93

THE COURT: You've discussed your manner of trial with your attorney?

94

THE DEFENDANT: Yes, I did.

95

THE COURT: You are freely and voluntarily waiving your right to trial by jury?

96

THE DEFENDANT: Yes.

97

THE COURT: Election to waive jury will be entered. You're consenting to have this matter tried by stipulated facts?

98

THE DEFENDANT: Yes, your Honor.

99

Trial Transcript at 2. The record indicates that, rather than being coerced, Adams weighed the costs and benefits of the stipulated-facts trial procedure and made a rational decision to pursue that route.

100

In short, we reject Adams's argument that his actions at trial were involuntary and accept the Oregon state court's determination that he "voluntarily agreed to a trial based on stipulated facts and voluntarily executed the stipulation setting forth the facts on which he was tried."

B

101

Adams next argues that he did not act intelligently in agreeing to a stipulated-facts trial. A stipulation is valid and binding if the defendant understands the contents of the stipulation, the nature of the stipulated-facts trial, and the likelihood of a guilty finding. The state post-conviction court found that Adams's stipulation met this test, entering the following finding:

102

1. At the time of petitioner's trial on stipulated facts, petitioner understood the facts set forth in the written stipulation presented to the court; petitioner understood that the court would determine petitioner's guilt or innocence solely on the basis of such stipulated facts; and petitioner understood that it was expected that the court would find petitioner guilty on the basis of such stipulated facts.

103

Findings at 2. The state court's findings on this issue are entitled to a presumption of correctness pursuant to 28 U.S.C. § 2254(d). Derrick v. Peterson, 924 F.2d 813, 823 (9th Cir.1990), cert. denied, --- U.S. ----, 112 S.Ct. 161, 116 L.Ed.2d 126 (1991).

104

Here again, the record amply supports the state court's conclusion that Adams's action was a "knowing, intelligent act[ ] done with sufficient awareness of the relevant circumstances and likely consequences." Brady v. United States, 397 U.S. 742, 748, 90 S.Ct. 1463, 1469, 25 L.Ed.2d 747 (1970). Indeed, Adams testified at his post-conviction hearing that he was aware at trial of the consequences of the stipulation:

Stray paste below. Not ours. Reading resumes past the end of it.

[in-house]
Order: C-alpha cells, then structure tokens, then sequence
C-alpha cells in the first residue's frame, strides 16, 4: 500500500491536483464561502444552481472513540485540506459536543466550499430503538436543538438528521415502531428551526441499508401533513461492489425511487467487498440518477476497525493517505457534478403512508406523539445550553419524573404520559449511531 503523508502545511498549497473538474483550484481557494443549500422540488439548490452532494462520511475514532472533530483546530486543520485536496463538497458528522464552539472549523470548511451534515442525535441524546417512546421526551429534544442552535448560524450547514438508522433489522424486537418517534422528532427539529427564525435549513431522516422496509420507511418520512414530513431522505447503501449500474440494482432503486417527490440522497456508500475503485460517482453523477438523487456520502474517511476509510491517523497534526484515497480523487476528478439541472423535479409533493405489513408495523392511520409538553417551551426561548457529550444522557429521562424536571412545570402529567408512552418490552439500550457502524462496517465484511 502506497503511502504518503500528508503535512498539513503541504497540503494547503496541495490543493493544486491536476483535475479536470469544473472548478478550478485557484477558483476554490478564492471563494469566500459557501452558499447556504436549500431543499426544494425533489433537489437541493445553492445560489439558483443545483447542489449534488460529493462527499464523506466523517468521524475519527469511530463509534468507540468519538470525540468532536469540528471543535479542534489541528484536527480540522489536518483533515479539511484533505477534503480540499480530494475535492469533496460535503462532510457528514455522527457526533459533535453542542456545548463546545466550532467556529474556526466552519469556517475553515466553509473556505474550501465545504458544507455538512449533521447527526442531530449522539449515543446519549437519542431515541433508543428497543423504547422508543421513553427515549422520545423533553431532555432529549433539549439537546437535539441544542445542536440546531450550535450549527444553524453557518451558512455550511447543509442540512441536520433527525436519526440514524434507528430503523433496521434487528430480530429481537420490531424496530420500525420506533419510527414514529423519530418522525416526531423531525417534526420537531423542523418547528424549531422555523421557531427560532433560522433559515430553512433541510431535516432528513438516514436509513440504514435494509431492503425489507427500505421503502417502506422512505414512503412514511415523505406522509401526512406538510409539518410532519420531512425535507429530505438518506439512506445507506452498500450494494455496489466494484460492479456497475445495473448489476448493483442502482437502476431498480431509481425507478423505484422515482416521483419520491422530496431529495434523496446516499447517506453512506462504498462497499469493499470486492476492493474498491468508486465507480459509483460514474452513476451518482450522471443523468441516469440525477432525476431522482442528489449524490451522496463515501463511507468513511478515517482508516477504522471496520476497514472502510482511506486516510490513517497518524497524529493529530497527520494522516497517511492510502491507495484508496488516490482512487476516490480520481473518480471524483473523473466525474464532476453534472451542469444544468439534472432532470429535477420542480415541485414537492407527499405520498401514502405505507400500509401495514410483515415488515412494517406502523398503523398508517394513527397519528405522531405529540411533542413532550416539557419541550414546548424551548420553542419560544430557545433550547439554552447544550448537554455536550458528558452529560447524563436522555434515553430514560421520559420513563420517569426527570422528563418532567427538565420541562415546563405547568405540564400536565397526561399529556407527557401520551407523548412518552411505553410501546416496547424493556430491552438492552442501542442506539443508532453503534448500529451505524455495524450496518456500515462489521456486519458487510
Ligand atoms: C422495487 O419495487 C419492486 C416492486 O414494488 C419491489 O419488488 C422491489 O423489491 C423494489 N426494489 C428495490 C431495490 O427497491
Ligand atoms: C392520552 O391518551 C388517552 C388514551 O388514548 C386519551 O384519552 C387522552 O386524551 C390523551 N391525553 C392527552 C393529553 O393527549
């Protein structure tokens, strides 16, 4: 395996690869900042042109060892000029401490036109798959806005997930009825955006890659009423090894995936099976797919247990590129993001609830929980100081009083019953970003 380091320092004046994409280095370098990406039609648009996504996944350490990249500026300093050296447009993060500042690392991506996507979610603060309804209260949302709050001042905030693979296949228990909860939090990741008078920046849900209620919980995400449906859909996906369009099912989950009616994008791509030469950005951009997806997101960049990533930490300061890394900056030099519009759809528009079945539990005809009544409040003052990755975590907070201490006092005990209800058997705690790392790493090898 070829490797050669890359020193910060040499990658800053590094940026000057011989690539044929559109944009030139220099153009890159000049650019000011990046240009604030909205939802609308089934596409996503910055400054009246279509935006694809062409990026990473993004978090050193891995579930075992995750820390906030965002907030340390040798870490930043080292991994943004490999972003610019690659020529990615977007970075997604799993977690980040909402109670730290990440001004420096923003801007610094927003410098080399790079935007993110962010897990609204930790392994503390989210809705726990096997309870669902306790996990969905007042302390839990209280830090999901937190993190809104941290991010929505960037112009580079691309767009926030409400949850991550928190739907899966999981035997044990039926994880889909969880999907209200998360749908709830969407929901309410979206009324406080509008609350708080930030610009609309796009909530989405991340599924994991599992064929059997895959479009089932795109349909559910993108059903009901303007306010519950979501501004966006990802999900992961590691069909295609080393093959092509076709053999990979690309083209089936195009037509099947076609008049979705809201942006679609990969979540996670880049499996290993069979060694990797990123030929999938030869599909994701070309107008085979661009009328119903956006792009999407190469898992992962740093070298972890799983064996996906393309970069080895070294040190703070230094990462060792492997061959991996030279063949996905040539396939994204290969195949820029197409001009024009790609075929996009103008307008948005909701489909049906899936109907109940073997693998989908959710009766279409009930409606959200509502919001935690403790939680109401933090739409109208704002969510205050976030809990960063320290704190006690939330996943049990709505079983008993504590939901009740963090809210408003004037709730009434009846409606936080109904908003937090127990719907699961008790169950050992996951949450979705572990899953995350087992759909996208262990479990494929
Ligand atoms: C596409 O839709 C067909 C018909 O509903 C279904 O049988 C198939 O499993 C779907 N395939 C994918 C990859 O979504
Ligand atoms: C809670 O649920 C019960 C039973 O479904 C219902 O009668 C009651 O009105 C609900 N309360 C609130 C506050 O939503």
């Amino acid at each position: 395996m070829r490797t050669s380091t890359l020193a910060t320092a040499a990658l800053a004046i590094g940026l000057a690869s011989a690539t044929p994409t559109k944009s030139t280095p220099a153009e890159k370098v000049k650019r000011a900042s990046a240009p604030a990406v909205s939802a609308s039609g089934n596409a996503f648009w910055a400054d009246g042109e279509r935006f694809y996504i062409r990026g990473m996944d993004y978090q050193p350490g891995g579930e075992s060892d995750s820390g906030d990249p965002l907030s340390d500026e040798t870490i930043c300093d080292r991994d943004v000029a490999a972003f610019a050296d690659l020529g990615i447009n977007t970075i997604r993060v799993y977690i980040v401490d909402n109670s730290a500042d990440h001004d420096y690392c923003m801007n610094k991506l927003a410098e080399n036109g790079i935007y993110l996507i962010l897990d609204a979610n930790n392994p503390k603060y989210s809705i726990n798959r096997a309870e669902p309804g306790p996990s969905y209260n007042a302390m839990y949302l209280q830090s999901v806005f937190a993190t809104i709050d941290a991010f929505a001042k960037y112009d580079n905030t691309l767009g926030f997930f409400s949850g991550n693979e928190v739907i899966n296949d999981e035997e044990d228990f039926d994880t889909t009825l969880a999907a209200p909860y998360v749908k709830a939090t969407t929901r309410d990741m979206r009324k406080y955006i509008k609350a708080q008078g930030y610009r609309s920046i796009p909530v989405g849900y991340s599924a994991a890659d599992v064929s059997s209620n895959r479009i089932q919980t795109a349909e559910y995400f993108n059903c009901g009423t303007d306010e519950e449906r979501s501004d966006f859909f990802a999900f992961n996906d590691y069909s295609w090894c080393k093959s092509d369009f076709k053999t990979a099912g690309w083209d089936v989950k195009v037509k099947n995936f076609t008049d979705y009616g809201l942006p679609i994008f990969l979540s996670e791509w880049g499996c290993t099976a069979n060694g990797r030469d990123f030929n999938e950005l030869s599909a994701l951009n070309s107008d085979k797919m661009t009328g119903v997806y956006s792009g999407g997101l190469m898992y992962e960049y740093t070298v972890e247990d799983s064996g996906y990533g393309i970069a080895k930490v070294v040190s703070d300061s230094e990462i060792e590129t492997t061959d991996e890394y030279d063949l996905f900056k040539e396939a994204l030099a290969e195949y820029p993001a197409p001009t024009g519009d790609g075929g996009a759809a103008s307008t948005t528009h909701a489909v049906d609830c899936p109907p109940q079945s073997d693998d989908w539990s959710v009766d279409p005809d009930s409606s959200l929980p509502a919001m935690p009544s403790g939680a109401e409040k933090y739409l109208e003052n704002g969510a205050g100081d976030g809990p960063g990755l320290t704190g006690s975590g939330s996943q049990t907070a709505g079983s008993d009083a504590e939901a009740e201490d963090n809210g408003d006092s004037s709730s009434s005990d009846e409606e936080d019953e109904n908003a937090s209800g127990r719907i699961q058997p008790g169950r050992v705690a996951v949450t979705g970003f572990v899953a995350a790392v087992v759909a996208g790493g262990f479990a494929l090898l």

105

Q All right returning again now to the stipulated facts document on the second page above your signature read that last paragraph out loud to the court, would you please.

106

A Based on this stipulation it is the expectation of the parties that the defendant will be found guilty of count one and two and count three.

107

Q What does that mean to you?

108

A That--that I will be found guilty based on this.

109

Q And you understood that at that time too, didn't you?

110

A Yes.

111

Post-Conviction Transcript at 18 (emphasis added). Adams's trial attorney also submitted evidence to the state court which rejected Adams's post-conviction argument that his plea had not been voluntary or intelligent. His affidavit reads in part as follows:

112

After reviewing the files, I do recall fairly clearly the circumstances surrounding the stipulated facts trial. The evidence against Mr. Adamas [sic] was fairly overwhelming. It included bite marks on the victim's body that were matched by plaster molds and experts from California to Mr. Adams'[s] own teeth. These bites were in places that were incosistent [sic] with Mr. Adams'[s] description of how things occurred. Mr. Adams did present me with a written statement as to his version of the assault on Ms. Donley.... This statement was presented, incidentally, after the stipulated facts trial took place and prior to sentencing. I asked Mr. Adams at that time whether he wanted to attempt to withdraw the stipulated facts trial when I received this written statement, and he said he did not want to do that.

113

Prior to the trial date, I had discussed with Mr. Adams, on at least two separate occasions, the effect and impact of the stipulated facts trial. I did so because Mr. Adams, while fairly intelligent, was unsophisticated in the more arcane aspects of the criminal law, including the meanings of a stipulated facts trial. Mr. Adams did express to me repeatedly that his preference and desire would be to take the stand and make his own statement to the judge.... I explained to him on at least two separate occasions and then again on the morning that we actually went before Judge Beckett with the stipulation, that any statement he would make to the Court would have to be at sentencing and would not be at the stipulated facts trial. I tried to do this in as non-technical a fashion as possible, and I clearly recall that Mr. Adams understood what I was telling him and that, albeit reluctantly, he would agree.